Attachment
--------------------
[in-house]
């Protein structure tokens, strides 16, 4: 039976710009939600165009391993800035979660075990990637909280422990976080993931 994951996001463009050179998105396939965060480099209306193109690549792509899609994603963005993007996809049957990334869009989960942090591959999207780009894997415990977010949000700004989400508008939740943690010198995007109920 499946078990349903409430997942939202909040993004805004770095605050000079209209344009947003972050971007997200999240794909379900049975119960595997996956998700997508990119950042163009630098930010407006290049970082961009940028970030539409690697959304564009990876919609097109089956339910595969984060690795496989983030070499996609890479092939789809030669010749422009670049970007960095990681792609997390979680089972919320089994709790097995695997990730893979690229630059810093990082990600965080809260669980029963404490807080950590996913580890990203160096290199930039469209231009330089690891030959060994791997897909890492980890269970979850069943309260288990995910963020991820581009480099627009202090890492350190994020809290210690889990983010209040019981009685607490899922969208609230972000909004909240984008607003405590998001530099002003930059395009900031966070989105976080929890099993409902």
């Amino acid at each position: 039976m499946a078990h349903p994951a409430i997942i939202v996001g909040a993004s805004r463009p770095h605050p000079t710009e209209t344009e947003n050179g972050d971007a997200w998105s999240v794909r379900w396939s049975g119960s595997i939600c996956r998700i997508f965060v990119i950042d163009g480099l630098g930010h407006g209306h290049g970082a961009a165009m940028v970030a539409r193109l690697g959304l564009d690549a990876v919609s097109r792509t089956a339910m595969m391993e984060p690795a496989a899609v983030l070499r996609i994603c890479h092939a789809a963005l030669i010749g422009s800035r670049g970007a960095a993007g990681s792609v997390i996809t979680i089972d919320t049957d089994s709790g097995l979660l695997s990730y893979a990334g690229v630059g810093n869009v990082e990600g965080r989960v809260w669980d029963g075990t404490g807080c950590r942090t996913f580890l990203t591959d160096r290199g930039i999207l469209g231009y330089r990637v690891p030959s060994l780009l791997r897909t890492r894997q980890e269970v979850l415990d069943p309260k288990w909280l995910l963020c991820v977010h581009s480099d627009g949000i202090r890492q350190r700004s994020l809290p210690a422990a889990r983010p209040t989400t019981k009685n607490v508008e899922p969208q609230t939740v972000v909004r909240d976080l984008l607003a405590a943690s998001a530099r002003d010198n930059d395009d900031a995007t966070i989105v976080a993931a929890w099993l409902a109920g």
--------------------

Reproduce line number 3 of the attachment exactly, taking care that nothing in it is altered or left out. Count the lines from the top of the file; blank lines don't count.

């Amino acid at each position: 039976m499946a078990h349903p994951a409430i997942i939202v996001g909040a993004s805004r463009p770095h605050p000079t710009e209209t344009e947003n050179g972050d971007a997200w998105s999240v794909r379900w396939s049975g119960s595997i939600c996956r998700i997508f965060v990119i950042d163009g480099l630098g930010h407006g209306h290049g970082a961009a165009m940028v970030a539409r193109l690697g959304l564009d690549a990876v919609s097109r792509t089956a339910m595969m391993e984060p690795a496989a899609v983030l070499r996609i994603c890479h092939a789809a963005l030669i010749g422009s800035r670049g970007a960095a993007g990681s792609v997390i996809t979680i089972d919320t049957d089994s709790g097995l979660l695997s990730y893979a990334g690229v630059g810093n869009v990082e990600g965080r989960v809260w669980d029963g075990t404490g807080c950590r942090t996913f580890l990203t591959d160096r290199g930039i999207l469209g231009y330089r990637v690891p030959s060994l780009l791997r897909t890492r894997q980890e269970v979850l415990d069943p309260k288990w909280l995910l963020c991820v977010h581009s480099d627009g949000i202090r890492q350190r700004s994020l809290p210690a422990a889990r983010p209040t989400t019981k009685n607490v508008e899922p969208q609230t939740v972000v909004r909240d976080l984008l607003a405590a943690s998001a530099r002003d010198n930059d395009d900031a995007t966070i989105v976080a993931a929890w099993l409902a109920g």